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Thought Leaders In Cloud Computing: Paul Stamas, VP of IT, Mohawk Fine Papers (Part 6)

Posted on Sunday, Oct 24th 2010

By Sramana Mitra and guest author Shaloo Shalini

SM: Take me through how a SaaS vendor like MercuryGate sits in this. Is MercuryGate receiving data through Liaison, or do you send data to MercuryGate?

PS: Very good question and a great use case. We do both: We send them data and they send us data. Let me take you through this. Our enterprise resource planning system, which is on-premise, sends loads to Liaison every fifteen minutes. We have a shipment that load information goes to Liaison, they do a transformation, and they [use file transfer protocol], or FTP, to send it in XML format to MercuryGate. On the way back every night, we get a file from MercuryGate through Liaison, and they just pass it through us, and that represents the invoicing. Every night. Meanwhile, MercuryGate is collecting all EDI transactions from these 30 or 40 transportation carriers. Unknown to us, they handle all that. So, there is a bilateral integration rolled out in real time, and an invoice file comes back to us. That is a public cloud to private cloud integration through Liaison.

SM: Very interesting. What is that cost of integration, what does that add to your cost structure?

PS: What is interesting about that is, again as I mentioned, our on-premise transportation management system failed because we could not handle integration on-premise. It was too complicated – it was Java based, and we could not handle that. In my view, using this combination of cloud-based integration as a service provider and a SaaS application that has deep domain-level expertise, it mitigates if not completely eliminates the integration problem. The cost of this integration was a couple of thousand dollars, maybe.

SM: Wow, and it is working really well?

PS: Sure enough. You probably know that 15 years ago when we took on these big projects, one-third was hardware and software costs, one-third was integration costs, and one-third was built-in cost. That model has shifted and gone, integration costs should go away, and infrastructure costs are going away.  It’s all about licensing and software as a service, which is now a fixed cost.

SM: Very good.

PS: Let me emphasize that integration is the biggest single impediment to adoption of cloud computing – it is this idea of effectively doing integration, doing it for a mass and within a range of complexities.

SM: I presume that over the next few decades you are going to add a lot of technologies, a lot of other cloud technologies such as SaaS or IaaS to your portfolio, just because there is so much technology available at such an affordable cost at this point. So, you need a way to be able to bring that on board, integrate it, and manage the data transfer between systems.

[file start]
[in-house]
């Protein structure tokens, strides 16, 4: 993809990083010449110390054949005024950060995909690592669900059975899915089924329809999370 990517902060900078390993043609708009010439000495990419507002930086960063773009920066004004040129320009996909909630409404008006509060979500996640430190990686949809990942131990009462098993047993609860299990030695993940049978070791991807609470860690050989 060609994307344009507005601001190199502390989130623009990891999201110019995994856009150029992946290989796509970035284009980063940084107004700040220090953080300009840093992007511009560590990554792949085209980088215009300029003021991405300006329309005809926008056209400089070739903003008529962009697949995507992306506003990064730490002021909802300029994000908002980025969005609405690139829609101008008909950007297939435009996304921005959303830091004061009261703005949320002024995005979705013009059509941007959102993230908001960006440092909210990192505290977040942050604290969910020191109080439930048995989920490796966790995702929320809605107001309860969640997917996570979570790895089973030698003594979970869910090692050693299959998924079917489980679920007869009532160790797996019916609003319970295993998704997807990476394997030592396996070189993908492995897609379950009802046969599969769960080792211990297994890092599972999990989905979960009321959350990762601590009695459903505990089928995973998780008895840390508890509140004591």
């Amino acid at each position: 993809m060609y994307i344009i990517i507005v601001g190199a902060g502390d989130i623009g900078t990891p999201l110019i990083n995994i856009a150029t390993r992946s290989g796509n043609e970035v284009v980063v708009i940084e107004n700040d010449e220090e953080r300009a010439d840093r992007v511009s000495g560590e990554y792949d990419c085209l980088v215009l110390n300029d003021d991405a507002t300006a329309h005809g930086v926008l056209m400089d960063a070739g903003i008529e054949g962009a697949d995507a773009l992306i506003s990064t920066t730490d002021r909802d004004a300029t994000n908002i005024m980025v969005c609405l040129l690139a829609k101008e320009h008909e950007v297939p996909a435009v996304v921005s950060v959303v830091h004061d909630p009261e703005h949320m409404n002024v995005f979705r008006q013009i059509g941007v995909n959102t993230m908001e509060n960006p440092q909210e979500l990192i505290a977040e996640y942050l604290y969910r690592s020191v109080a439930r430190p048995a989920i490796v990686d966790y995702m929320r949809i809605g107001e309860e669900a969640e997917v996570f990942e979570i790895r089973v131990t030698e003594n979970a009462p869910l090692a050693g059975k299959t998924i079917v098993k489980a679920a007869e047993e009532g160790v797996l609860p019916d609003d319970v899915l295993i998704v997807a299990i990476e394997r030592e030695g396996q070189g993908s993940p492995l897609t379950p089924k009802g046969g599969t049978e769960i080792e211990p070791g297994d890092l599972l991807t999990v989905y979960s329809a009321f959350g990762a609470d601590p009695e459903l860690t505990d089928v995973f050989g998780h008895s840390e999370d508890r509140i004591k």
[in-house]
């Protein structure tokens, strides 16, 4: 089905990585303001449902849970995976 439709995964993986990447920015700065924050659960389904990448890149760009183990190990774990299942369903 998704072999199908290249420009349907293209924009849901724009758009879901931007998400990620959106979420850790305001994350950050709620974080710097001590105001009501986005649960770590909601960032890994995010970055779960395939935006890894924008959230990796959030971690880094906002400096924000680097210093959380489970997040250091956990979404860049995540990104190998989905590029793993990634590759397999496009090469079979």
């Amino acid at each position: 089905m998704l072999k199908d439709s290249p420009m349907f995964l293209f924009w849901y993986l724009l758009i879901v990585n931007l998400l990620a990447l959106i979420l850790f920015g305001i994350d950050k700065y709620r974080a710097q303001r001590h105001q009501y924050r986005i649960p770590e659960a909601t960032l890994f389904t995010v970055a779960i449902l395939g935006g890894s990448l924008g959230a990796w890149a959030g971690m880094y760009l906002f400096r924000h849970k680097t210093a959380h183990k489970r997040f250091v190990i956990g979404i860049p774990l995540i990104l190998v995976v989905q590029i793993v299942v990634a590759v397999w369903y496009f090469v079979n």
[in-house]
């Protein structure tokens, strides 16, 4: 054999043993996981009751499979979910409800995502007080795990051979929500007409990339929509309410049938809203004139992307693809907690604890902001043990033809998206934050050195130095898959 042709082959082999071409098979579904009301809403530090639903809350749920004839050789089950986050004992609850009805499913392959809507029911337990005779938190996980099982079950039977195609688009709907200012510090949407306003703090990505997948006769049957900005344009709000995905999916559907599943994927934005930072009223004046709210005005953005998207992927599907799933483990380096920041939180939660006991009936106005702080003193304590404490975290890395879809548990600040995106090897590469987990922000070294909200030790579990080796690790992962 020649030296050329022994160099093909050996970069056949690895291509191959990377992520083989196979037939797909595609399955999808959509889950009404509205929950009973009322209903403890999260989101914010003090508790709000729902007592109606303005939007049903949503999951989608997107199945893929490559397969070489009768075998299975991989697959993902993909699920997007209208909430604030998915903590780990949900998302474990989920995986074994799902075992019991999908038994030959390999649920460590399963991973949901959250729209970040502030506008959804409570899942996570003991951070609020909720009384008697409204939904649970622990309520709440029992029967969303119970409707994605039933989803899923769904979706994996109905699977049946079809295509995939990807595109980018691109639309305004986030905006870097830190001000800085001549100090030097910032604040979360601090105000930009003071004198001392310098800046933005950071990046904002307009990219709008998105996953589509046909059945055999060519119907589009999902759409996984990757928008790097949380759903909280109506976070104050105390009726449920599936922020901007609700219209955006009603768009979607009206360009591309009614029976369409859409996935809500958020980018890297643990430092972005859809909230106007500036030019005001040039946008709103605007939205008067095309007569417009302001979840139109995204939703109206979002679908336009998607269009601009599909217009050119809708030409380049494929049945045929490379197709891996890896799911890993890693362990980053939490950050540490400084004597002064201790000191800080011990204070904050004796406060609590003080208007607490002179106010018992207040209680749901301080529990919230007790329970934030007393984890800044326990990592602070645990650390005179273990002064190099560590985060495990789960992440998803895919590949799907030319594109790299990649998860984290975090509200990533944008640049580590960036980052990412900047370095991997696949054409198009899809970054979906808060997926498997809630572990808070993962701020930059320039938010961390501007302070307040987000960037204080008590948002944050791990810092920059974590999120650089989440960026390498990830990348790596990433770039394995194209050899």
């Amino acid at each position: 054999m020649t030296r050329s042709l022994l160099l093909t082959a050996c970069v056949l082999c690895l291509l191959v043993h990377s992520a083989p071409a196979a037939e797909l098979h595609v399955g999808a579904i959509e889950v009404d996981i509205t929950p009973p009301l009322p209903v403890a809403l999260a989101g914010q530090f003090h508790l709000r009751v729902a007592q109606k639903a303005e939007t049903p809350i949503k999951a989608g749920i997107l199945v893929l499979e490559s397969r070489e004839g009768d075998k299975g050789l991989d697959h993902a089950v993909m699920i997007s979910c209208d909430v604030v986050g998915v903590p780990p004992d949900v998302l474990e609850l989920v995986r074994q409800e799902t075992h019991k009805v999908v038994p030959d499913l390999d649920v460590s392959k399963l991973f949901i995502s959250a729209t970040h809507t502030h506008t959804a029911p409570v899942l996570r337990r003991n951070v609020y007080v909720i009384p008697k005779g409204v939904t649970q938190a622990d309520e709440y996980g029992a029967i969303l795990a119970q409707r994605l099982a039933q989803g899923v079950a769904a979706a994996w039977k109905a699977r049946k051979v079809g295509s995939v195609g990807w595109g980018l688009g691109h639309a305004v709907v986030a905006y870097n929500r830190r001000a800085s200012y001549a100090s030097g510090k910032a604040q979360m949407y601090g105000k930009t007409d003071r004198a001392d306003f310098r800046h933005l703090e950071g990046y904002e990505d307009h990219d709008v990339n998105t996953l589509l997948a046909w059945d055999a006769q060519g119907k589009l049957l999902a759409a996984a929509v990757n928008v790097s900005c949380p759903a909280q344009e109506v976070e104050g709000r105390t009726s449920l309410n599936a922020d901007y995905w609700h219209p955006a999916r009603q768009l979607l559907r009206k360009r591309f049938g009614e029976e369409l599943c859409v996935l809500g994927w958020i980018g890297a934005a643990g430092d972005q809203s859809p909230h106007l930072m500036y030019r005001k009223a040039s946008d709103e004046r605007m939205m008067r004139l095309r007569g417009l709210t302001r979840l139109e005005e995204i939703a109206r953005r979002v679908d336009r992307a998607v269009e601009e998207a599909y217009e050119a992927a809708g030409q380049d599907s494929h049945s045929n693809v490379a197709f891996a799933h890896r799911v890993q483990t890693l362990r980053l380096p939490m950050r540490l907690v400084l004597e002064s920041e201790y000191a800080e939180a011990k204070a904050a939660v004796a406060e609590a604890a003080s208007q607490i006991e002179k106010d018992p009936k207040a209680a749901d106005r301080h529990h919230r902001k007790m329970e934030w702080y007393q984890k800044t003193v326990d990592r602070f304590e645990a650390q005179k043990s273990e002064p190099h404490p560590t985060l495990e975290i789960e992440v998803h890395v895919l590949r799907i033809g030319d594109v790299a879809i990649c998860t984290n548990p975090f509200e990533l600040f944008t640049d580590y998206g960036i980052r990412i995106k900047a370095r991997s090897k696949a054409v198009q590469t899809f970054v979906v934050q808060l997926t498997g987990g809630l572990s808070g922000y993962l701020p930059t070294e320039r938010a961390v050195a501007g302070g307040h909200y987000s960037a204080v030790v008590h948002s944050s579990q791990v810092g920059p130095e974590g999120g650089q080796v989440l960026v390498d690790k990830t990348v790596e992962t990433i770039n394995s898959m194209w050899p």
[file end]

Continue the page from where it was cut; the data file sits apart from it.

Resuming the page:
PS: Exactly, and I have the freedom of choice: Should I do this on-premise or off-premise? That should not be a significant variable in that decision.

SM: What are your thoughts about ERP? you mentioned that ERP systems are on-premise. I hear that a lot of SMEs are moving their ERP system out to NetSuite and something like that in the cloud. Is that part of your plan, or is there some exit barrier there?

PS: Yes, that is part of plan, and our ERP vendor is Encore. We very much want to move it to the cloud. The problem is that they are not ready. They need to service-enable their application, they need to Web-enable their application in order to move it out as a SaaS solution. So, the if legacy was green screen report program generator (RPG)-based IBM iSeries, they are rewriting their software to be more modular, more service oriented, and more Web based. Then it flows naturally – this will become Web enabled and can be hosted.

SM: You are not looking at a provider that is ready and has a large footprint already?

PS: No, because there is so much institutional knowledge invested into ERP packages. Part of an interesting phenomenon is this idea of vendor lock-in. By this I mean monolithic enterprise systems. We did this decades ago, and now we are stuck with them. But we are slowly beginning to decouple it – the enterprise system here, the CRM there, and it is slowly starting to break apart. Over the next couple of years, the size and scope of our enterprise system will get smaller, and it will be easier for us to move parts of it to off-premise. But to answer your question, we could not afford to adopt a new ERP system. We have to stay with the one we have. But eventually, it will be a hosted external app.

This segment is part 6 in the series : Thought Leaders In Cloud Computing: Paul Stamas, VP of IT, Mohawk Fine Papers
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